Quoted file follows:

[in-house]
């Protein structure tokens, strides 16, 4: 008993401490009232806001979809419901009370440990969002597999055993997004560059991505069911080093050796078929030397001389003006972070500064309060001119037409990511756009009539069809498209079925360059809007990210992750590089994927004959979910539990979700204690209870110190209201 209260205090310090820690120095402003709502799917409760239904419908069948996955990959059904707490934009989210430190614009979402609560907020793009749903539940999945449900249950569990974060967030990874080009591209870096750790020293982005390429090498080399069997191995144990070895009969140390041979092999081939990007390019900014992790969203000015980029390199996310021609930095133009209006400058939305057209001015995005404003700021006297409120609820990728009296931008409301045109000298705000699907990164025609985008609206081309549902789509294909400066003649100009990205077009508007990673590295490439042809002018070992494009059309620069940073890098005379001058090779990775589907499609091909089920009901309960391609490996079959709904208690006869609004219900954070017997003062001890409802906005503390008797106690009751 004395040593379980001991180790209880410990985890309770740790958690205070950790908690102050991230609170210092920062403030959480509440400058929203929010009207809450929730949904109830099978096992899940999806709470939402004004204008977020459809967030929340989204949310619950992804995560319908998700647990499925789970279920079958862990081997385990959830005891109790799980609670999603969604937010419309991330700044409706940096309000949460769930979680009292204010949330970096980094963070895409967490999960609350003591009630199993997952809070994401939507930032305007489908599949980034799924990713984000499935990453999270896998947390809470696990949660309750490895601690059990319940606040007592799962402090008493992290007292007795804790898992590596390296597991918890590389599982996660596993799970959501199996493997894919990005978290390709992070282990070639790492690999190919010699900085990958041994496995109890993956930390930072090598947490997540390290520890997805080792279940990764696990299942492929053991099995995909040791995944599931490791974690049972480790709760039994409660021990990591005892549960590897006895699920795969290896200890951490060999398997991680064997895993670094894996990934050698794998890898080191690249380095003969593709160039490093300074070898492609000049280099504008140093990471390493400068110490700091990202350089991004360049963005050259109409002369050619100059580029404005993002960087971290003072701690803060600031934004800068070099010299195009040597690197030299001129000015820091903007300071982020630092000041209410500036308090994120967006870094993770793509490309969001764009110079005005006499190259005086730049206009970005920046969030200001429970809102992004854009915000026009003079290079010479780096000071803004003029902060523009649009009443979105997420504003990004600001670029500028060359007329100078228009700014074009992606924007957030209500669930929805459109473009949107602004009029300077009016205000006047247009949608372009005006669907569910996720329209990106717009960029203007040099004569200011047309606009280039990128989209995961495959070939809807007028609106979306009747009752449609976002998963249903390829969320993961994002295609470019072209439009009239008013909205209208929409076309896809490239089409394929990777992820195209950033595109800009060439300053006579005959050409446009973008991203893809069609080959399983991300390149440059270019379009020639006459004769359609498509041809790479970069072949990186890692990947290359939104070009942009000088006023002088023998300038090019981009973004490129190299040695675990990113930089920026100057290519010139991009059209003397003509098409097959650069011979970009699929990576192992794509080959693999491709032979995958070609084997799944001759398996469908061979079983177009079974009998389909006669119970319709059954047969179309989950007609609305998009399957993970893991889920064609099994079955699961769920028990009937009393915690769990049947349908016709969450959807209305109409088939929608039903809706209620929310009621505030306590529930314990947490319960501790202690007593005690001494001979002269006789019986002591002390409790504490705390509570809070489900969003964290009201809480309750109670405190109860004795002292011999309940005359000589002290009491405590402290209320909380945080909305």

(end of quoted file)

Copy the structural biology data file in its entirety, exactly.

[in-house]
């Protein structure tokens, strides 16, 4: 008993401490009232806001979809419901009370440990969002597999055993997004560059991505069911080093050796078929030397001389003006972070500064309060001119037409990511756009009539069809498209079925360059809007990210992750590089994927004959979910539990979700204690209870110190209201 209260205090310090820690120095402003709502799917409760239904419908069948996955990959059904707490934009989210430190614009979402609560907020793009749903539940999945449900249950569990974060967030990874080009591209870096750790020293982005390429090498080399069997191995144990070895009969140390041979092999081939990007390019900014992790969203000015980029390199996310021609930095133009209006400058939305057209001015995005404003700021006297409120609820990728009296931008409301045109000298705000699907990164025609985008609206081309549902789509294909400066003649100009990205077009508007990673590295490439042809002018070992494009059309620069940073890098005379001058090779990775589907499609091909089920009901309960391609490996079959709904208690006869609004219900954070017997003062001890409802906005503390008797106690009751 004395040593379980001991180790209880410990985890309770740790958690205070950790908690102050991230609170210092920062403030959480509440400058929203929010009207809450929730949904109830099978096992899940999806709470939402004004204008977020459809967030929340989204949310619950992804995560319908998700647990499925789970279920079958862990081997385990959830005891109790799980609670999603969604937010419309991330700044409706940096309000949460769930979680009292204010949330970096980094963070895409967490999960609350003591009630199993997952809070994401939507930032305007489908599949980034799924990713984000499935990453999270896998947390809470696990949660309750490895601690059990319940606040007592799962402090008493992290007292007795804790898992590596390296597991918890590389599982996660596993799970959501199996493997894919990005978290390709992070282990070639790492690999190919010699900085990958041994496995109890993956930390930072090598947490997540390290520890997805080792279940990764696990299942492929053991099995995909040791995944599931490791974690049972480790709760039994409660021990990591005892549960590897006895699920795969290896200890951490060999398997991680064997895993670094894996990934050698794998890898080191690249380095003969593709160039490093300074070898492609000049280099504008140093990471390493400068110490700091990202350089991004360049963005050259109409002369050619100059580029404005993002960087971290003072701690803060600031934004800068070099010299195009040597690197030299001129000015820091903007300071982020630092000041209410500036308090994120967006870094993770793509490309969001764009110079005005006499190259005086730049206009970005920046969030200001429970809102992004854009915000026009003079290079010479780096000071803004003029902060523009649009009443979105997420504003990004600001670029500028060359007329100078228009700014074009992606924007957030209500669930929805459109473009949107602004009029300077009016205000006047247009949608372009005006669907569910996720329209990106717009960029203007040099004569200011047309606009280039990128989209995961495959070939809807007028609106979306009747009752449609976002998963249903390829969320993961994002295609470019072209439009009239008013909205209208929409076309896809490239089409394929990777992820195209950033595109800009060439300053006579005959050409446009973008991203893809069609080959399983991300390149440059270019379009020639006459004769359609498509041809790479970069072949990186890692990947290359939104070009942009000088006023002088023998300038090019981009973004490129190299040695675990990113930089920026100057290519010139991009059209003397003509098409097959650069011979970009699929990576192992794509080959693999491709032979995958070609084997799944001759398996469908061979079983177009079974009998389909006669119970319709059954047969179309989950007609609305998009399957993970893991889920064609099994079955699961769920028990009937009393915690769990049947349908016709969450959807209305109409088939929608039903809706209620929310009621505030306590529930314990947490319960501790202690007593005690001494001979002269006789019986002591002390409790504490705390509570809070489900969003964290009201809480309750109670405190109860004795002292011999309940005359000589002290009491405590402290209320909380945080909305």